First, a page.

Thanks for breaking this down, I really appreciate the reminder. My biggest frustration right now in processed vs. unprocessed is CALORIES. Since beginning my journey to better health and weight loss, I have been driving myself crazy by trying to stick within a certain calorie range and monitor portion sizes. What I find is that more whole/unprocessed foods tend to be higher in calorie content, even if they do contain more valuable nutritive properties — brown rice, and raw agave for example, have more calories per serving than their processed counterparts white rice and white sugar. The seemingly easy alternative would be to eat low calorie diet foods… but the ingredient lists read more like a science project gone wrong. I absolutely hate how products disguised as nutritious and healthy are actually so far from that, in terms of what goes into your body. Fooducate and commenters, any suggestions? Thank you!!!!

    • Anonymous

      I’m confused by your statements about agave and brown rice having more calories.  Where are you getting your information?
      Agave(like hfcs) contains more fructose than regular sugar..thus one thinks you could use slightly less, and consume fewer calories.  As I understand it “raw” agave does undergo some processing.

    • Terri

      I am right there with you, trying to eat healthier and losing weight. I have found for myself counting calories is not the best. I pay attention to fiber and especially protein. Also, keep in mind your body has a much easier time processing whole natural foods than it does processed foods.

  • Analyzer

    Pretty fair analysis considering the biased source: “With legions of moms joining the work force, there was less time to toil
    in the kitchen, and a demand for quick, easy to prepare foods
    skyrocketed”

    Bottom line would be those legions of moms should quit work and get back to toiling in the kitchen to rescue their families from evil quick, easy to prepare foods? Good luck with that agenda, foodies. How about always including that intention right up front whenever you are bashing perfectly safe, abundant, affordable “processed foods”? Just say it, modern boutique eating means barefoot and pregnant at home in the kitchen!

    • http://www.fooducate.com/blog Fooducate

      Dads can cook too.

      • justcheckin

        true dat.

    • Penny

      My parents both worked full-time during my entire life. We had unprocessed meals at home basically every day. Going out was an occasional treat. My parents always made sure we had lots of veggies and a lean meat with dinner. Plus, once we were older, we also were responsible for helping prepare the meals so it saved time, taught us valuable lessons, and kept us out of trouble.

      My husband and I also both work full time and we still find time to prepare wholesome meals at home with minimal processed food. A few of our friends don’t bother to make meals as they complain they have no time, but they seem to find plenty of time to watch TV, so it’s really all about priorities.Working full time is no excuse for not cooking at home. It just takes a tiny bit of pre-planning (take the frozen steak out of the freezer the night before) and a bit of dedication to eating as well as you can.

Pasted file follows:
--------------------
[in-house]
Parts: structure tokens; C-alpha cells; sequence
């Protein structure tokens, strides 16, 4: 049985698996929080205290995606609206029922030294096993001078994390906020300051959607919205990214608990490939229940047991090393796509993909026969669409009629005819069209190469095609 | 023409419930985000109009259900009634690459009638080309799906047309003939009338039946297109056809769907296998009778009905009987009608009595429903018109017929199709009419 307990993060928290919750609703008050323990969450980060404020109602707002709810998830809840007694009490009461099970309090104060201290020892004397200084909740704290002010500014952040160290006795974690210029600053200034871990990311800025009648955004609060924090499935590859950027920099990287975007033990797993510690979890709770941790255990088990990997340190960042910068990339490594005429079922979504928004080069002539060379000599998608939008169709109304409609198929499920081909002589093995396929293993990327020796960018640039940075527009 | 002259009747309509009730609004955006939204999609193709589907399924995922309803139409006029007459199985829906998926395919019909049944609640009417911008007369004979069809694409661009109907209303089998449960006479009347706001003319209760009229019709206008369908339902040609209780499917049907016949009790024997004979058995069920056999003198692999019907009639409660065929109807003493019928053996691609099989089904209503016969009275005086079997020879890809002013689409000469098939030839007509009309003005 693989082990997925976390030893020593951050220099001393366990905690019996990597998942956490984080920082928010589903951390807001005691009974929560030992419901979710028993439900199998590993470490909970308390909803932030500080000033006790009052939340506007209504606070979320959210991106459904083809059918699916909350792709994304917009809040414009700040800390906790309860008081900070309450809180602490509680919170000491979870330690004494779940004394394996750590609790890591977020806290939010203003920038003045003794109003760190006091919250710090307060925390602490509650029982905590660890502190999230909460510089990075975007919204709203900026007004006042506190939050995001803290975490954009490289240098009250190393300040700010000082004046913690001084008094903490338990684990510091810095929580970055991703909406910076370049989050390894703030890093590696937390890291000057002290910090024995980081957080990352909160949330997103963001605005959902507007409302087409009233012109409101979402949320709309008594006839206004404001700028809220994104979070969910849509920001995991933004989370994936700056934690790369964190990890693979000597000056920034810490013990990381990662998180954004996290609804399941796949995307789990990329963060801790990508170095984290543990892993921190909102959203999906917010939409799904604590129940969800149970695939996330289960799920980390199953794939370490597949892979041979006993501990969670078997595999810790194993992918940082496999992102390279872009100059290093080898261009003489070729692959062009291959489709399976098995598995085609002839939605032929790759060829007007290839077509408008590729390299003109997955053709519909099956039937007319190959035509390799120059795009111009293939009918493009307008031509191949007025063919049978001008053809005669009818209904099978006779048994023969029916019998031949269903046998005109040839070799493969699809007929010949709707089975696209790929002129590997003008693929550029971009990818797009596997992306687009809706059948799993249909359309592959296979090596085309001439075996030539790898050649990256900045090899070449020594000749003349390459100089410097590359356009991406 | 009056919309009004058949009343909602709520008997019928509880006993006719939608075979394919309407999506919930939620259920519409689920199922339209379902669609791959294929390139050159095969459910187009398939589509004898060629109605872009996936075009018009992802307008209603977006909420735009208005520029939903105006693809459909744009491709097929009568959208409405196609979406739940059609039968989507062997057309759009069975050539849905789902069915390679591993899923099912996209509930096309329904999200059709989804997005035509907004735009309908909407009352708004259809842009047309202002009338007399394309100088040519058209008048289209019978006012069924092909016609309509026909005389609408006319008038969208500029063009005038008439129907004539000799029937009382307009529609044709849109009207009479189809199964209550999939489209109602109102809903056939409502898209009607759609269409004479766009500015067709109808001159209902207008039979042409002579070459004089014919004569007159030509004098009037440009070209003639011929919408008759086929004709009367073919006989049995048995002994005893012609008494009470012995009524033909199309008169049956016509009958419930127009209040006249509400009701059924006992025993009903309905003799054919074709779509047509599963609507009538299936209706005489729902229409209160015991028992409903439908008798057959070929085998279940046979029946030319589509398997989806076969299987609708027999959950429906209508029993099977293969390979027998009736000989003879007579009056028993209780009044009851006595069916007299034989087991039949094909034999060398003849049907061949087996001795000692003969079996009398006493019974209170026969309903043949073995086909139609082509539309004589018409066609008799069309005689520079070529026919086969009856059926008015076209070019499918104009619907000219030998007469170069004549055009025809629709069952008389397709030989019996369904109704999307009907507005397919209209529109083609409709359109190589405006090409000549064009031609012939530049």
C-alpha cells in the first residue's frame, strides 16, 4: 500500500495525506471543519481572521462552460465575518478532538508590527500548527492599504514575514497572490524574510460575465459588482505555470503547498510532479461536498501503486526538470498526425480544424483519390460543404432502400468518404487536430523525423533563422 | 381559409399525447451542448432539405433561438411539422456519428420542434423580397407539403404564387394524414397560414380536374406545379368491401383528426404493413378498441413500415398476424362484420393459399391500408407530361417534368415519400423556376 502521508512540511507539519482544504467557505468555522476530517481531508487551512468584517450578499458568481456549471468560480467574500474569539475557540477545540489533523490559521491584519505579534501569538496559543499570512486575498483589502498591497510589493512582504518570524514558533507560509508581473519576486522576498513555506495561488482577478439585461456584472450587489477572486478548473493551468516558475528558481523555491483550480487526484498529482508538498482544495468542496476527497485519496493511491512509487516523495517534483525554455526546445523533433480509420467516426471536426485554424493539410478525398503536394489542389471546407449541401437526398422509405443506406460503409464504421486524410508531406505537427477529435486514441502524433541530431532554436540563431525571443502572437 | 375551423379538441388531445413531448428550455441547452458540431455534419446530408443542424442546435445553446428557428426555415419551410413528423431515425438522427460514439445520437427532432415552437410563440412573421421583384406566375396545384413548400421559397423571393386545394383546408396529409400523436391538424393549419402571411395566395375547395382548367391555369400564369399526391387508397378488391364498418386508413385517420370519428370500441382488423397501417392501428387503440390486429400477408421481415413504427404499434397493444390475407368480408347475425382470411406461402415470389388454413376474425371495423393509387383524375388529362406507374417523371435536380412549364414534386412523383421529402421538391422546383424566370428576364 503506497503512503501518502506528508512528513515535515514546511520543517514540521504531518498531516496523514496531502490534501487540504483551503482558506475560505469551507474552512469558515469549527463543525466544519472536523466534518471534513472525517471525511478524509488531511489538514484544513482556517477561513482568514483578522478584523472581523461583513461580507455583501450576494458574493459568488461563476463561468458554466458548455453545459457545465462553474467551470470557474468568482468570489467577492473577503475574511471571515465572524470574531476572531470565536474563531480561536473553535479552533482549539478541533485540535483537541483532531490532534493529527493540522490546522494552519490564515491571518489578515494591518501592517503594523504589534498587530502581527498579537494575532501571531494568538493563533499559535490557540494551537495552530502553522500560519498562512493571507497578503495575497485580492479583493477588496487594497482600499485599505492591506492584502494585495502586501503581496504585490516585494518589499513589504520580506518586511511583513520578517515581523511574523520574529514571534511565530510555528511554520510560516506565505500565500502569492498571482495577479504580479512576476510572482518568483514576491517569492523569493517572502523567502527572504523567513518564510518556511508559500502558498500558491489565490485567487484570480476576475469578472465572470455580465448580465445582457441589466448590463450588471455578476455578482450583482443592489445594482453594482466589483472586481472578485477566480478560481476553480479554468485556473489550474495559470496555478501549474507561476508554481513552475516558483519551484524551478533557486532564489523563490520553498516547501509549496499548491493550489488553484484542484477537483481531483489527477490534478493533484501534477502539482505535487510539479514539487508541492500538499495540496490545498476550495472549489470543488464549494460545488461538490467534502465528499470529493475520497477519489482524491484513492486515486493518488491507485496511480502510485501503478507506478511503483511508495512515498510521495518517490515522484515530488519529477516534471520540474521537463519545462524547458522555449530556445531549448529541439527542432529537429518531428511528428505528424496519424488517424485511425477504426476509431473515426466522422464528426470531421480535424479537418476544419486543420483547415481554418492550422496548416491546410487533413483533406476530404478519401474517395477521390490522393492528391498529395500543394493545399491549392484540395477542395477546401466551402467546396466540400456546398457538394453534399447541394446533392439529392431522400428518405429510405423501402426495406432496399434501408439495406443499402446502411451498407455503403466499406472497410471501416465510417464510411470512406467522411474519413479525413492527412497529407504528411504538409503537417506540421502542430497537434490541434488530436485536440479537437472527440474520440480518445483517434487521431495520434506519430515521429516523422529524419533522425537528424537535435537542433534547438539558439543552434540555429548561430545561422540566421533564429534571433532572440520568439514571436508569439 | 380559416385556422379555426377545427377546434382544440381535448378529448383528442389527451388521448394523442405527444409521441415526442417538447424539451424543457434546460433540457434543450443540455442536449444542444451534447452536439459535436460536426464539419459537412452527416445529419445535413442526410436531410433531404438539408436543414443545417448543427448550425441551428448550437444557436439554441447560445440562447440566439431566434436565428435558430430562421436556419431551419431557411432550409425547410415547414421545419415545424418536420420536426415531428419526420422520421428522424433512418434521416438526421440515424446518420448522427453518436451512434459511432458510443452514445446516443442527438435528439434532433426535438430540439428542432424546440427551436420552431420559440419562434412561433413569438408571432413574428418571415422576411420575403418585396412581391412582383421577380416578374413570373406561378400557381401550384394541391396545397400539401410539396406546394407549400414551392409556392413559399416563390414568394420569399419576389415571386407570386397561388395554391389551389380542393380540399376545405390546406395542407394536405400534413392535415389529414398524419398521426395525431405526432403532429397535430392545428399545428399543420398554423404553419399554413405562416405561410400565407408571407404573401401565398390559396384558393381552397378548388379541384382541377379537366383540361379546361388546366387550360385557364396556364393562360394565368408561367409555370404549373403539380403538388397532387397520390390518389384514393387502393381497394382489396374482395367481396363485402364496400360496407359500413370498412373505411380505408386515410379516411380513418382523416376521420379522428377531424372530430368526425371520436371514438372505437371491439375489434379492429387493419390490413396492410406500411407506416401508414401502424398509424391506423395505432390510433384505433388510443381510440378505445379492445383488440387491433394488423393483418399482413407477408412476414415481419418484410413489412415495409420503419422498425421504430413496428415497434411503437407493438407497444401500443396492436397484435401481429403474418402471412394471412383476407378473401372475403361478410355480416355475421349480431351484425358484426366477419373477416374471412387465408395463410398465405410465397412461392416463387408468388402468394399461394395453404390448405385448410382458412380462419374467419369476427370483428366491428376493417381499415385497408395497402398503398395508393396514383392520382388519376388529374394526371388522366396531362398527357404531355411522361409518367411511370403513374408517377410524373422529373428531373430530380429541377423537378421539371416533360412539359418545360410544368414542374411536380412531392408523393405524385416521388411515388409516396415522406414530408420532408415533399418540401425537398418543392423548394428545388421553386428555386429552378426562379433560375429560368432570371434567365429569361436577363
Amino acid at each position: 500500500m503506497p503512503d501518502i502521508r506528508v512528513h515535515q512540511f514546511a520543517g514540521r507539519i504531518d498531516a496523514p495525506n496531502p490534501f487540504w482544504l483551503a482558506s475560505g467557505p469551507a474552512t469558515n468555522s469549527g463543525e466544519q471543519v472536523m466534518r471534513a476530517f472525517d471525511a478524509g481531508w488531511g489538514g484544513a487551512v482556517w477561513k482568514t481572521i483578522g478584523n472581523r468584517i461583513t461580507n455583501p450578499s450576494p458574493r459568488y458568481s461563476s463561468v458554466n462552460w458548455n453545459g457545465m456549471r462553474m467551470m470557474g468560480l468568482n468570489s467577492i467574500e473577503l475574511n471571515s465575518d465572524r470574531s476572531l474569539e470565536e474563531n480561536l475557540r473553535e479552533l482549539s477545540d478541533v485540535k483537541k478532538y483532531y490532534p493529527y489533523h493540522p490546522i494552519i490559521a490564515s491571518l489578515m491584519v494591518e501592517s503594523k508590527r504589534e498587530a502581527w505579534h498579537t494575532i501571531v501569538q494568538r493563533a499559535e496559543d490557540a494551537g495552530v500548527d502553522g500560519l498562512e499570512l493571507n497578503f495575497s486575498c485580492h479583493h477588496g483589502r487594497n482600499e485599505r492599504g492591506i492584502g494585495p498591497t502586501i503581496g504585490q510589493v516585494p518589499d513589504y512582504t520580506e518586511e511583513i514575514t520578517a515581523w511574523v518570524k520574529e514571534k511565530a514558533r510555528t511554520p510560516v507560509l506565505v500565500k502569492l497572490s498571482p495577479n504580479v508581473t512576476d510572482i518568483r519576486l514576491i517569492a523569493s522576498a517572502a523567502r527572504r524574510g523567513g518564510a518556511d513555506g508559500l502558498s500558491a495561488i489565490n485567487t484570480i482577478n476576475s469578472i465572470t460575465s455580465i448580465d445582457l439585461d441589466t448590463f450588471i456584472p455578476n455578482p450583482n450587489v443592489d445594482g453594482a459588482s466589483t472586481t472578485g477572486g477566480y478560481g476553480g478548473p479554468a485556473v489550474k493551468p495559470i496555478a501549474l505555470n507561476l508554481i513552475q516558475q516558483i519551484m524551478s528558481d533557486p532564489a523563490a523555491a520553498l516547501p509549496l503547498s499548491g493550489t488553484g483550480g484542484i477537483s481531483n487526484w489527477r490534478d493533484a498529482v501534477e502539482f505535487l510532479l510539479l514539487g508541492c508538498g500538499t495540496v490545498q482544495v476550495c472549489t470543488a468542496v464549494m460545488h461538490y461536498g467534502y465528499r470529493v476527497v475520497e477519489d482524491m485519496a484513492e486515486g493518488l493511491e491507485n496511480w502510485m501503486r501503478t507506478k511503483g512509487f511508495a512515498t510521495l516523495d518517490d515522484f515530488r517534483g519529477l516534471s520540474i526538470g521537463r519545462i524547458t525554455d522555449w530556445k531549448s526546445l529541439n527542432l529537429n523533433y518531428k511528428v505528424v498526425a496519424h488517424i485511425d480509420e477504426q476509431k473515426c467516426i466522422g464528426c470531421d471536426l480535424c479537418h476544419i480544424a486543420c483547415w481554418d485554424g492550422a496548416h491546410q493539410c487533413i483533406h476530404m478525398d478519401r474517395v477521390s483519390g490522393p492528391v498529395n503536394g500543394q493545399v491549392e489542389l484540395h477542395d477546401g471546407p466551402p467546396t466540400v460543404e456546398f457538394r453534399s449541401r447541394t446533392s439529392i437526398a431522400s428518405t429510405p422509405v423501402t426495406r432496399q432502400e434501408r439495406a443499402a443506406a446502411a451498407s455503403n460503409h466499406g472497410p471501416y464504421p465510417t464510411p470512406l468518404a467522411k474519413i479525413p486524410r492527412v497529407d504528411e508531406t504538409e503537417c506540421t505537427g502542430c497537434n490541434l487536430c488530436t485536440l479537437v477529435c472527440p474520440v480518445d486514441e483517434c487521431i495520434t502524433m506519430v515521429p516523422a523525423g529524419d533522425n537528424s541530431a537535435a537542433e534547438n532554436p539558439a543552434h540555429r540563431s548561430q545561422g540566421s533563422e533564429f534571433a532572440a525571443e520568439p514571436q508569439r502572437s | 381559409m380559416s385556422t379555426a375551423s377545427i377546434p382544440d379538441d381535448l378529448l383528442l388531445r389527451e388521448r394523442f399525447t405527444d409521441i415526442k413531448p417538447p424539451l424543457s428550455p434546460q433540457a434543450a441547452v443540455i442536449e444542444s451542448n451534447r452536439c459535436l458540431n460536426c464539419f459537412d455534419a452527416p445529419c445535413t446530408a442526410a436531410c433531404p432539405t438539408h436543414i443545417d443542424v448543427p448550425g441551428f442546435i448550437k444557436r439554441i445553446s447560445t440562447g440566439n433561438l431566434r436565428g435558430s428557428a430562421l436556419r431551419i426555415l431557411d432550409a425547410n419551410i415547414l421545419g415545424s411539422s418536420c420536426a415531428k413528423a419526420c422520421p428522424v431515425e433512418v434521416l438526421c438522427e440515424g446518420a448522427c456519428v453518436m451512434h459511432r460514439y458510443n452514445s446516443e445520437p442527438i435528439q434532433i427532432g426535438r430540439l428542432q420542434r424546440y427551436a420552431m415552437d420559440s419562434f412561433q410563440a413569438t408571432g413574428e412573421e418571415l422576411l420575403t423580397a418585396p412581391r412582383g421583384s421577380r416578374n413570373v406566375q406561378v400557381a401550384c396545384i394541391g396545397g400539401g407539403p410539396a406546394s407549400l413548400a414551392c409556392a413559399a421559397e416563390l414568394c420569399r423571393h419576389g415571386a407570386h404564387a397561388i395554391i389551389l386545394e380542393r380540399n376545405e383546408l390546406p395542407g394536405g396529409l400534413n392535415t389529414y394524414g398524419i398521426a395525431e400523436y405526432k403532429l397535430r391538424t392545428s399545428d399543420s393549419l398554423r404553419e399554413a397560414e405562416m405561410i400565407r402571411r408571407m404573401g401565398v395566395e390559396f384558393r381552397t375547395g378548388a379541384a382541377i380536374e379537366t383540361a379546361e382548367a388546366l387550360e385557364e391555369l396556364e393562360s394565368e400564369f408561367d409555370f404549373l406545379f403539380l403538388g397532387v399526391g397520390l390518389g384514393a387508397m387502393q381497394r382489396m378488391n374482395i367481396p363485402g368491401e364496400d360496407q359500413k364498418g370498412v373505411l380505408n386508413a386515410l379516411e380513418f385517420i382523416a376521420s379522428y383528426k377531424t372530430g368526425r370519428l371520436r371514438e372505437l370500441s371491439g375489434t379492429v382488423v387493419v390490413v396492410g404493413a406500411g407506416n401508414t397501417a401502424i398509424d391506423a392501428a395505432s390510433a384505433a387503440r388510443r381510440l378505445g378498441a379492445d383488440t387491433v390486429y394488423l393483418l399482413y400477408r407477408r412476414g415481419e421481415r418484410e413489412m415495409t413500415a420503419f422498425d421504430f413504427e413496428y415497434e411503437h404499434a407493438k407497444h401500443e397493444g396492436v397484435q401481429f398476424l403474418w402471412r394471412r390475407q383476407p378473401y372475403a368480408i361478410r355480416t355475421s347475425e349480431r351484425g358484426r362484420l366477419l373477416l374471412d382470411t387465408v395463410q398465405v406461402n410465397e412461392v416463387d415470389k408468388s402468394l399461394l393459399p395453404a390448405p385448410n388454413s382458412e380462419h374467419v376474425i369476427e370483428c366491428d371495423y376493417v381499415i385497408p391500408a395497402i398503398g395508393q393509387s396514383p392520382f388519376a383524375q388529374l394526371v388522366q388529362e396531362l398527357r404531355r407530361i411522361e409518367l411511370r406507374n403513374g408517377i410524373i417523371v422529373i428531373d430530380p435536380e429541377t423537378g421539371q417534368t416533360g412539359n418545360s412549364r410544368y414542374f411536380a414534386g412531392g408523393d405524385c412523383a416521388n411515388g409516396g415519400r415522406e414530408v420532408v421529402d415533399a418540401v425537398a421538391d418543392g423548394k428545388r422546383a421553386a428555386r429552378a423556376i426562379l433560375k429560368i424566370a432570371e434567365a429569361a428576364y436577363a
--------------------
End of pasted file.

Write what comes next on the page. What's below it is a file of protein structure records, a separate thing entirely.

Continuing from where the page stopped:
• FG

         This must be the reason why I watch less and less TV (or pretty much record everything and watch later)

    • http://twitter.com/QuipsTravails Michele Hays

      I can think of a half-dozen recipes I can make from scratch quicker or almost as quick than their ready-to-eat counterparts.  Education is the key, not throwing up your hands and eating whatever calories fall from the sky.

    • Guest

       There is a fundamental conundrum here. Moms are all working and too busy/exhausted to spend 4-6 hours each day in the kitchen cooking up a storm with expensive boutique food. But if they quit work to stay home and cook, there will be one less paycheck coming in and the diminished household budget will not support lovely overpriced “unprocessed food” delicacies. If mom works we can maybe afford to eat trendy food that’s pre-processed. If mom quits to stay home we really will be eating Spam(TM) because that’s all we will be able to afford. This blog is classic — affluent food snobs out of touch with the realities of lower middle class economics, instructing us all how we should live.

    • FG

       I freeze soups, rice and beans and try to plan as much possible. I may cook a huge batch on Sunday and try more or less plan something for the week, leveraging leftovers and frozen food. It doesn’t work all the time but it can be a creative exercise…

    • AnnoyedAnonymous

      Oh, why not push the agenda of equality instead and have legions of fathers join the kitchen fun instead? That one probably shot miles over your head, didn’t it. Would you stop trolling, already!

    • justcheckin

      what the hell are you trying to say?

  • http://www.UrbanOrganicGardener.com Mike Lieberman

    It’s all about balance and finding out what works for you. It’s also about accepting responsibility for your actions and outcome.

  • Lauren

    we need food processing because Hungry Girl would be out of a gig without it. 

  • http://twitter.com/QuipsTravails Michele Hays

    THANK YOU.  In many populations, I think the mantra “fresh is best” leads to even worse food choices: if fresh isn’t an option, people may decide to go with junk food instead.  There are plenty of healthy, lightly-processed and preserved foods out there: dried beans, oatmeal, cheese, plain yogurt.